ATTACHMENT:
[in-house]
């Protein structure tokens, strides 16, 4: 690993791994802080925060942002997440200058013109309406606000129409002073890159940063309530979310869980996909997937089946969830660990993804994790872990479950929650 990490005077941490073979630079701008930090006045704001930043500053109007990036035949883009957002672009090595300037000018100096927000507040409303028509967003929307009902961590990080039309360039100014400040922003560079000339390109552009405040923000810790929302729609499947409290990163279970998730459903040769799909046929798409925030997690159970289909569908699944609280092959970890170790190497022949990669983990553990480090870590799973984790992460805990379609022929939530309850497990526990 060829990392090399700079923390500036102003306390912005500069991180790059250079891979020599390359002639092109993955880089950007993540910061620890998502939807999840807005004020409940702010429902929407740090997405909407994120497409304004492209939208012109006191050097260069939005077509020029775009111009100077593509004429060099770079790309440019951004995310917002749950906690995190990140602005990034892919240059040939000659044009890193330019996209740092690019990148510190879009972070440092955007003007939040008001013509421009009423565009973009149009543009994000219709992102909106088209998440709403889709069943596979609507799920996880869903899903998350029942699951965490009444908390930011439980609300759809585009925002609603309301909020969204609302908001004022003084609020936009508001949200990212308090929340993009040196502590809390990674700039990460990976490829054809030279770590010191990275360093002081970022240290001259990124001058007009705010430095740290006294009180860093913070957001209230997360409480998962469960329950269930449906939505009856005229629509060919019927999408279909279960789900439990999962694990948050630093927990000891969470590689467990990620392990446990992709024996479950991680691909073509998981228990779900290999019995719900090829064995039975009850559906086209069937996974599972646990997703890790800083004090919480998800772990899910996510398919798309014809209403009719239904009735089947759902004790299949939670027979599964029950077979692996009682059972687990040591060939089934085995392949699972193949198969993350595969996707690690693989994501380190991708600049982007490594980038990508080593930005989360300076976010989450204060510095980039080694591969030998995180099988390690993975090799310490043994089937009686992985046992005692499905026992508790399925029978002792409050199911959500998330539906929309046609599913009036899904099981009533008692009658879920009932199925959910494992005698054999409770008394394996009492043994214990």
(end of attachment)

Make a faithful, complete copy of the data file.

[in-house]
């Protein structure tokens, strides 16, 4: 690993791994802080925060942002997440200058013109309406606000129409002073890159940063309530979310869980996909997937089946969830660990993804994790872990479950929650 990490005077941490073979630079701008930090006045704001930043500053109007990036035949883009957002672009090595300037000018100096927000507040409303028509967003929307009902961590990080039309360039100014400040922003560079000339390109552009405040923000810790929302729609499947409290990163279970998730459903040769799909046929798409925030997690159970289909569908699944609280092959970890170790190497022949990669983990553990480090870590799973984790992460805990379609022929939530309850497990526990 060829990392090399700079923390500036102003306390912005500069991180790059250079891979020599390359002639092109993955880089950007993540910061620890998502939807999840807005004020409940702010429902929407740090997405909407994120497409304004492209939208012109006191050097260069939005077509020029775009111009100077593509004429060099770079790309440019951004995310917002749950906690995190990140602005990034892919240059040939000659044009890193330019996209740092690019990148510190879009972070440092955007003007939040008001013509421009009423565009973009149009543009994000219709992102909106088209998440709403889709069943596979609507799920996880869903899903998350029942699951965490009444908390930011439980609300759809585009925002609603309301909020969204609302908001004022003084609020936009508001949200990212308090929340993009040196502590809390990674700039990460990976490829054809030279770590010191990275360093002081970022240290001259990124001058007009705010430095740290006294009180860093913070957001209230997360409480998962469960329950269930449906939505009856005229629509060919019927999408279909279960789900439990999962694990948050630093927990000891969470590689467990990620392990446990992709024996479950991680691909073509998981228990779900290999019995719900090829064995039975009850559906086209069937996974599972646990997703890790800083004090919480998800772990899910996510398919798309014809209403009719239904009735089947759902004790299949939670027979599964029950077979692996009682059972687990040591060939089934085995392949699972193949198969993350595969996707690690693989994501380190991708600049982007490594980038990508080593930005989360300076976010989450204060510095980039080694591969030998995180099988390690993975090799310490043994089937009686992985046992005692499905026992508790399925029978002792409050199911959500998330539906929309046609599913009036899904099981009533008692009658879920009932199925959910494992005698054999409770008394394996009492043994214990």